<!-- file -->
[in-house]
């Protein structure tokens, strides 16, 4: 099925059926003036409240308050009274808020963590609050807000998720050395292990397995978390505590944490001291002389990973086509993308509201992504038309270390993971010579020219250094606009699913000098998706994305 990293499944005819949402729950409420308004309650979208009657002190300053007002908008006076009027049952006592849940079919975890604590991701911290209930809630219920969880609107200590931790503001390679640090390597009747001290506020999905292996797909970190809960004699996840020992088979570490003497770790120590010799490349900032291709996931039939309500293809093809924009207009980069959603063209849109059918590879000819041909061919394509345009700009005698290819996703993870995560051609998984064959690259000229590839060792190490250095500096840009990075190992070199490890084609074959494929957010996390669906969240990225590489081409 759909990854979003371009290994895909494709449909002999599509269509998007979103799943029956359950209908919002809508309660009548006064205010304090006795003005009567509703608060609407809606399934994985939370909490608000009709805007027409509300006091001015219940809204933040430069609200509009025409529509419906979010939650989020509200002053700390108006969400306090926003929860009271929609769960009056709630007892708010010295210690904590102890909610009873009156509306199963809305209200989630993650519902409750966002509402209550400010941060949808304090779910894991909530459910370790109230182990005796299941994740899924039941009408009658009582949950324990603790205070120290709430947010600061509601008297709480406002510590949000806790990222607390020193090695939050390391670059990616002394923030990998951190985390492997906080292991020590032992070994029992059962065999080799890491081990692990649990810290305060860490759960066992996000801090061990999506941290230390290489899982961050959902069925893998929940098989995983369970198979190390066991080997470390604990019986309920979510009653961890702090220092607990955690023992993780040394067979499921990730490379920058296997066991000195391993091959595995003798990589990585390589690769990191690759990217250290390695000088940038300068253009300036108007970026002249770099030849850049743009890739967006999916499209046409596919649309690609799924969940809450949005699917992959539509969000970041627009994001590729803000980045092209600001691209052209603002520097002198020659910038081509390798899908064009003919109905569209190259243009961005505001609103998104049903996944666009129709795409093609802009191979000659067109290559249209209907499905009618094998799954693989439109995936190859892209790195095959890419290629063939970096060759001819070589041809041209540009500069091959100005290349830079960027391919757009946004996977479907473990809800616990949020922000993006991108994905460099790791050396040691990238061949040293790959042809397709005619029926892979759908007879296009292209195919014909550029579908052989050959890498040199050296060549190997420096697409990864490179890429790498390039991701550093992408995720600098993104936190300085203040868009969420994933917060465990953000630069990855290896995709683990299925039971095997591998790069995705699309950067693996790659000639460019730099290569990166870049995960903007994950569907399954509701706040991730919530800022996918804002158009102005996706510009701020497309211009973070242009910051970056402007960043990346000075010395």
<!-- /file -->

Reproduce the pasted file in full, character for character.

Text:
[in-house]
């Protein structure tokens, strides 16, 4: 099925059926003036409240308050009274808020963590609050807000998720050395292990397995978390505590944490001291002389990973086509993308509201992504038309270390993971010579020219250094606009699913000098998706994305 990293499944005819949402729950409420308004309650979208009657002190300053007002908008006076009027049952006592849940079919975890604590991701911290209930809630219920969880609107200590931790503001390679640090390597009747001290506020999905292996797909970190809960004699996840020992088979570490003497770790120590010799490349900032291709996931039939309500293809093809924009207009980069959603063209849109059918590879000819041909061919394509345009700009005698290819996703993870995560051609998984064959690259000229590839060792190490250095500096840009990075190992070199490890084609074959494929957010996390669906969240990225590489081409 759909990854979003371009290994895909494709449909002999599509269509998007979103799943029956359950209908919002809508309660009548006064205010304090006795003005009567509703608060609407809606399934994985939370909490608000009709805007027409509300006091001015219940809204933040430069609200509009025409529509419906979010939650989020509200002053700390108006969400306090926003929860009271929609769960009056709630007892708010010295210690904590102890909610009873009156509306199963809305209200989630993650519902409750966002509402209550400010941060949808304090779910894991909530459910370790109230182990005796299941994740899924039941009408009658009582949950324990603790205070120290709430947010600061509601008297709480406002510590949000806790990222607390020193090695939050390391670059990616002394923030990998951190985390492997906080292991020590032992070994029992059962065999080799890491081990692990649990810290305060860490759960066992996000801090061990999506941290230390290489899982961050959902069925893998929940098989995983369970198979190390066991080997470390604990019986309920979510009653961890702090220092607990955690023992993780040394067979499921990730490379920058296997066991000195391993091959595995003798990589990585390589690769990191690759990217250290390695000088940038300068253009300036108007970026002249770099030849850049743009890739967006999916499209046409596919649309690609799924969940809450949005699917992959539509969000970041627009994001590729803000980045092209600001691209052209603002520097002198020659910038081509390798899908064009003919109905569209190259243009961005505001609103998104049903996944666009129709795409093609802009191979000659067109290559249209209907499905009618094998799954693989439109995936190859892209790195095959890419290629063939970096060759001819070589041809041209540009500069091959100005290349830079960027391919757009946004996977479907473990809800616990949020922000993006991108994905460099790791050396040691990238061949040293790959042809397709005619029926892979759908007879296009292209195919014909550029579908052989050959890498040199050296060549190997420096697409990864490179890429790498390039991701550093992408995720600098993104936190300085203040868009969420994933917060465990953000630069990855290896995709683990299925039971095997591998790069995705699309950067693996790659000639460019730099290569990166870049995960903007994950569907399954509701706040991730919530800022996918804002158009102005996706510009701020497309211009973070242009910051970056402007960043990346000075010395």